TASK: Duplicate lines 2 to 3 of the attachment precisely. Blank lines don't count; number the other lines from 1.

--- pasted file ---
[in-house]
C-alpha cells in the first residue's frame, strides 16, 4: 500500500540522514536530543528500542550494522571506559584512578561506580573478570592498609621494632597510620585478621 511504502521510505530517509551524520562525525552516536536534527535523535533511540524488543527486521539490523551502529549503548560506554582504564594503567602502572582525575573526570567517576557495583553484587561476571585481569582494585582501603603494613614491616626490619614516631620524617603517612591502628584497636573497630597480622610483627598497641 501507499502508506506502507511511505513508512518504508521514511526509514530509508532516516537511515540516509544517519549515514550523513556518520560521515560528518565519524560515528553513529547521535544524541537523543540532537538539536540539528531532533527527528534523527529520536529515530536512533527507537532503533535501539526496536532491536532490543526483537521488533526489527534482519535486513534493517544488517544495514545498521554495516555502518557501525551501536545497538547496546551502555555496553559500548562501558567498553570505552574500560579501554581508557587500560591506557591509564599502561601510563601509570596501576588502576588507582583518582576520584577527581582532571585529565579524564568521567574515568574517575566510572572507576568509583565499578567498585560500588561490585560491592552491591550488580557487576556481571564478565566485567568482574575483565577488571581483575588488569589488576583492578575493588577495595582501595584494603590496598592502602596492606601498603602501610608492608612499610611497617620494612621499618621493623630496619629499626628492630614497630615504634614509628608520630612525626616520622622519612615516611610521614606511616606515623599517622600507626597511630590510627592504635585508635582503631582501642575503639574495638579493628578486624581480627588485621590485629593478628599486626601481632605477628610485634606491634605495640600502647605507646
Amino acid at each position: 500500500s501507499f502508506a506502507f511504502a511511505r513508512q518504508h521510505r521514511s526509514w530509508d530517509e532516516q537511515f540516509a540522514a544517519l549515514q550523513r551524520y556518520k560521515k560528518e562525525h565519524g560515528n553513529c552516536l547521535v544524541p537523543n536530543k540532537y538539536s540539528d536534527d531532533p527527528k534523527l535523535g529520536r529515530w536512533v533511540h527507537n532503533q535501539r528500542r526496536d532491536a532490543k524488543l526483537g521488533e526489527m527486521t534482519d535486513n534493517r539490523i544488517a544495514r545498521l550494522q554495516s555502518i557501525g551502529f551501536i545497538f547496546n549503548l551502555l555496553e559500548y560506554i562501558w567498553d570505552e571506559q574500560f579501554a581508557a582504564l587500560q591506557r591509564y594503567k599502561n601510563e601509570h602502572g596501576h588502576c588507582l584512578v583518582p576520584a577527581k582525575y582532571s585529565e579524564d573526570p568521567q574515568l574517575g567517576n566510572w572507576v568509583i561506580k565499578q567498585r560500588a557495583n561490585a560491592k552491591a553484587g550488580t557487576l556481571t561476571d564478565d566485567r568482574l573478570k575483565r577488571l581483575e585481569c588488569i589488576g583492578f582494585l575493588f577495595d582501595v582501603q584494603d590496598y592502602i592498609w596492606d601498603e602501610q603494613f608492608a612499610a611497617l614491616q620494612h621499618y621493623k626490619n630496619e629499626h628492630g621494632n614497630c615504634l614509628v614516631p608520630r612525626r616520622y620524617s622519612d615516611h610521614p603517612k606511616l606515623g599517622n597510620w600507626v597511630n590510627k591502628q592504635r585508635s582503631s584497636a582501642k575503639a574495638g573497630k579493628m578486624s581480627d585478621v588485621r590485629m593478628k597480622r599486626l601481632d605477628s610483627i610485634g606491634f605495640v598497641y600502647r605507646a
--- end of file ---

C-alpha cells in the first residue's frame, strides 16, 4: 500500500540522514536530543528500542550494522571506559584512578561506580573478570592498609621494632597510620585478621 511504502521510505530517509551524520562525525552516536536534527535523535533511540524488543527486521539490523551502529549503548560506554582504564594503567602502572582525575573526570567517576557495583553484587561476571585481569582494585582501603603494613614491616626490619614516631620524617603517612591502628584497636573497630597480622610483627598497641 501507499502508506506502507511511505513508512518504508521514511526509514530509508532516516537511515540516509544517519549515514550523513556518520560521515560528518565519524560515528553513529547521535544524541537523543540532537538539536540539528531532533527527528534523527529520536529515530536512533527507537532503533535501539526496536532491536532490543526483537521488533526489527534482519535486513534493517544488517544495514545498521554495516555502518557501525551501536545497538547496546551502555555496553559500548562501558567498553570505552574500560579501554581508557587500560591506557591509564599502561601510563601509570596501576588502576588507582583518582576520584577527581582532571585529565579524564568521567574515568574517575566510572572507576568509583565499578567498585560500588561490585560491592552491591550488580557487576556481571564478565566485567568482574575483565577488571581483575588488569589488576583492578575493588577495595582501595584494603590496598592502602596492606601498603602501610608492608612499610611497617620494612621499618621493623630496619629499626628492630614497630615504634614509628608520630612525626616520622622519612615516611610521614606511616606515623599517622600507626597511630590510627592504635585508635582503631582501642575503639574495638579493628578486624581480627588485621590485629593478628599486626601481632605477628610485634606491634605495640600502647605507646
Amino acid at each position: 500500500s501507499f502508506a506502507f511504502a511511505r513508512q518504508h521510505r521514511s526509514w530509508d530517509e532516516q537511515f540516509a540522514a544517519l549515514q550523513r551524520y556518520k560521515k560528518e562525525h565519524g560515528n553513529c552516536l547521535v544524541p537523543n536530543k540532537y538539536s540539528d536534527d531532533p527527528k534523527l535523535g529520536r529515530w536512533v533511540h527507537n532503533q535501539r528500542r526496536d532491536a532490543k524488543l526483537g521488533e526489527m527486521t534482519d535486513n534493517r539490523i544488517a544495514r545498521l550494522q554495516s555502518i557501525g551502529f551501536i545497538f547496546n549503548l551502555l555496553e559500548y560506554i562501558w567498553d570505552e571506559q574500560f579501554a581508557a582504564l587500560q591506557r591509564y594503567k599502561n601510563e601509570h602502572g596501576h588502576c588507582l584512578v583518582p576520584a577527581k582525575y582532571s585529565e579524564d573526570p568521567q574515568l574517575g567517576n566510572w572507576v568509583i561506580k565499578q567498585r560500588a557495583n561490585a560491592k552491591a553484587g550488580t557487576l556481571t561476571d564478565d566485567r568482574l573478570k575483565r577488571l581483575e585481569c588488569i589488576g583492578f582494585l575493588f577495595d582501595v582501603q584494603d590496598y592502602i592498609w596492606d601498603e602501610q603494613f608492608a612499610a611497617l614491616q620494612h621499618y621493623k626490619n630496619e629499626h628492630g621494632n614497630c615504634l614509628v614516631p608520630r612525626r616520622y620524617s622519612d615516611h610521614p603517612k606511616l606515623g599517622n597510620w600507626v597511630n590510627k591502628q592504635r585508635s582503631s584497636a582501642k575503639a574495638g573497630k579493628m578486624s581480627d585478621v588485621r590485629m593478628k597480622r599486626l601481632d605477628s610483627i610485634g606491634f605495640v598497641y600502647r605507646a